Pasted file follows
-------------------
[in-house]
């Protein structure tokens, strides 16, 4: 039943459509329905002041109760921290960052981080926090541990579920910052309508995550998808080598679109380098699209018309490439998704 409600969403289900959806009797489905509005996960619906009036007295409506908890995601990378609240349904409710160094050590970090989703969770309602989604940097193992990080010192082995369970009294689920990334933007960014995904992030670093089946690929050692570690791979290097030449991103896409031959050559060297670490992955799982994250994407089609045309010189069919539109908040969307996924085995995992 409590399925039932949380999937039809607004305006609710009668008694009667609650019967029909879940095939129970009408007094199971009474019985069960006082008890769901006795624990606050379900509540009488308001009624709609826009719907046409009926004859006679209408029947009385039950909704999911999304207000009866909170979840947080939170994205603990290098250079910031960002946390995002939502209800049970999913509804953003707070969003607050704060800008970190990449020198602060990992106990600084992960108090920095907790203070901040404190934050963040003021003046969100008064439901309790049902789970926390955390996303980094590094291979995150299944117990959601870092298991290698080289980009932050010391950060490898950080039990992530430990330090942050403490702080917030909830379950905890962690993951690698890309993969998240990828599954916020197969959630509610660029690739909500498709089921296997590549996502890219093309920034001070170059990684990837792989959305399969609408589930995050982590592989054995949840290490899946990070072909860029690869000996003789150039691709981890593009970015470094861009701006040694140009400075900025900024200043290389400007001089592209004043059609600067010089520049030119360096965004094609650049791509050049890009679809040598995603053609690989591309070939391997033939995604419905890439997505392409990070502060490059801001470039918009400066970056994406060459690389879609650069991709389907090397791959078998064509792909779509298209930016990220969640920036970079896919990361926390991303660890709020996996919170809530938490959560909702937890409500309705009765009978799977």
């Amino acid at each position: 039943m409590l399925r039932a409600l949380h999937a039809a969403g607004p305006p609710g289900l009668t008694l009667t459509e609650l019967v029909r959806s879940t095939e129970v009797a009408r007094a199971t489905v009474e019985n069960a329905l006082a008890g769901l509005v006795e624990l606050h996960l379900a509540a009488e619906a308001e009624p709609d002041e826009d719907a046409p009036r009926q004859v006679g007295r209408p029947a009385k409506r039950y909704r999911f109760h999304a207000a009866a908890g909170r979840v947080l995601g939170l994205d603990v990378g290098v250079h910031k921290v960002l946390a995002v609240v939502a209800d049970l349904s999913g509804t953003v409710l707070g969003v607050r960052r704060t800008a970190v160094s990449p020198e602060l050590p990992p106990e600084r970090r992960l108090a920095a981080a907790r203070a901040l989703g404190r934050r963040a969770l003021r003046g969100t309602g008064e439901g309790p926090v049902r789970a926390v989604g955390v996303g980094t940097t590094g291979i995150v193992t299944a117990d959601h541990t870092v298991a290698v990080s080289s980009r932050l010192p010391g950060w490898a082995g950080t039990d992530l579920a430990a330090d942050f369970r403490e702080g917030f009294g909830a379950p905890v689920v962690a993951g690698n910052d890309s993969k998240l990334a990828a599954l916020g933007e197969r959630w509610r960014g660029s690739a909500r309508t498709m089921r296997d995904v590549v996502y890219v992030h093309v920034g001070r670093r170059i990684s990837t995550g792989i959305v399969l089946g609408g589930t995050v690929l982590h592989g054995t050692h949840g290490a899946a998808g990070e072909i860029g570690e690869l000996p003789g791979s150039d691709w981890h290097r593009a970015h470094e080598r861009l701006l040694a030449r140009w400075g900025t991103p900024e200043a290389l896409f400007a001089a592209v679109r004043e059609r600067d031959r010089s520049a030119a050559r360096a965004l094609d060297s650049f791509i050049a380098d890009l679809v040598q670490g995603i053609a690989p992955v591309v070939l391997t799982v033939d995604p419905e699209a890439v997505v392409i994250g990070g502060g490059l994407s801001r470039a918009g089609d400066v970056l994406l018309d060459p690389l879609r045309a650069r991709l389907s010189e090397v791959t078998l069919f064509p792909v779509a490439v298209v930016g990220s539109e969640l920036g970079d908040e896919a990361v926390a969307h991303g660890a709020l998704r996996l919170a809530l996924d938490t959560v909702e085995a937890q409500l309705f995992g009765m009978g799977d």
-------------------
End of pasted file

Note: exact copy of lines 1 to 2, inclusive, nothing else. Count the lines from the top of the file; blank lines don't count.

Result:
[in-house]
């Protein structure tokens, strides 16, 4: 039943459509329905002041109760921290960052981080926090541990579920910052309508995550998808080598679109380098699209018309490439998704 409600969403289900959806009797489905509005996960619906009036007295409506908890995601990378609240349904409710160094050590970090989703969770309602989604940097193992990080010192082995369970009294689920990334933007960014995904992030670093089946690929050692570690791979290097030449991103896409031959050559060297670490992955799982994250994407089609045309010189069919539109908040969307996924085995995992 409590399925039932949380999937039809607004305006609710009668008694009667609650019967029909879940095939129970009408007094199971009474019985069960006082008890769901006795624990606050379900509540009488308001009624709609826009719907046409009926004859006679209408029947009385039950909704999911999304207000009866909170979840947080939170994205603990290098250079910031960002946390995002939502209800049970999913509804953003707070969003607050704060800008970190990449020198602060990992106990600084992960108090920095907790203070901040404190934050963040003021003046969100008064439901309790049902789970926390955390996303980094590094291979995150299944117990959601870092298991290698080289980009932050010391950060490898950080039990992530430990330090942050403490702080917030909830379950905890962690993951690698890309993969998240990828599954916020197969959630509610660029690739909500498709089921296997590549996502890219093309920034001070170059990684990837792989959305399969609408589930995050982590592989054995949840290490899946990070072909860029690869000996003789150039691709981890593009970015470094861009701006040694140009400075900025900024200043290389400007001089592209004043059609600067010089520049030119360096965004094609650049791509050049890009679809040598995603053609690989591309070939391997033939995604419905890439997505392409990070502060490059801001470039918009400066970056994406060459690389879609650069991709389907090397791959078998064509792909779509298209930016990220969640920036970079896919990361926390991303660890709020996996919170809530938490959560909702937890409500309705009765009978799977």